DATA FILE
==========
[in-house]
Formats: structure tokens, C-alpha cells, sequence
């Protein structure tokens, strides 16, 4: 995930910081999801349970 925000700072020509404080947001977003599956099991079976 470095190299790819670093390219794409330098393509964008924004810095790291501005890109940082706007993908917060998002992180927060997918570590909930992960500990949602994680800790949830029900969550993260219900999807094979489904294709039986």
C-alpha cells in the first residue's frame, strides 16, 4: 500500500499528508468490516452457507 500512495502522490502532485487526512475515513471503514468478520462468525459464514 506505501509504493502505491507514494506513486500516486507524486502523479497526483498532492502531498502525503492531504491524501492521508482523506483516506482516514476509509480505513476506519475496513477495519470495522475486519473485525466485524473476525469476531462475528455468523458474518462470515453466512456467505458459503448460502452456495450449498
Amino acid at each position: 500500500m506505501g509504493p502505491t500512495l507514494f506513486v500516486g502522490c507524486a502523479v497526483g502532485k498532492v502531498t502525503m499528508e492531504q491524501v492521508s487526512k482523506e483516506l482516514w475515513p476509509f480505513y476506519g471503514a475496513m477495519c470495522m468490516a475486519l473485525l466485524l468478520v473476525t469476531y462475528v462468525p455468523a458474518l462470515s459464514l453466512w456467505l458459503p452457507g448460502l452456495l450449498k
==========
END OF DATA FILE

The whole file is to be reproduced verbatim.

[in-house]
Formats: structure tokens, C-alpha cells, sequence
């Protein structure tokens, strides 16, 4: 995930910081999801349970 925000700072020509404080947001977003599956099991079976 470095190299790819670093390219794409330098393509964008924004810095790291501005890109940082706007993908917060998002992180927060997918570590909930992960500990949602994680800790949830029900969550993260219900999807094979489904294709039986």
C-alpha cells in the first residue's frame, strides 16, 4: 500500500499528508468490516452457507 500512495502522490502532485487526512475515513471503514468478520462468525459464514 506505501509504493502505491507514494506513486500516486507524486502523479497526483498532492502531498502525503492531504491524501492521508482523506483516506482516514476509509480505513476506519475496513477495519470495522475486519473485525466485524473476525469476531462475528455468523458474518462470515453466512456467505458459503448460502452456495450449498
Amino acid at each position: 500500500m506505501g509504493p502505491t500512495l507514494f506513486v500516486g502522490c507524486a502523479v497526483g502532485k498532492v502531498t502525503m499528508e492531504q491524501v492521508s487526512k482523506e483516506l482516514w475515513p476509509f480505513y476506519g471503514a475496513m477495519c470495522m468490516a475486519l473485525l466485524l468478520v473476525t469476531y462475528v462468525p455468523a458474518l462470515s459464514l453466512w456467505l458459503p452457507g448460502l452456495l450449498k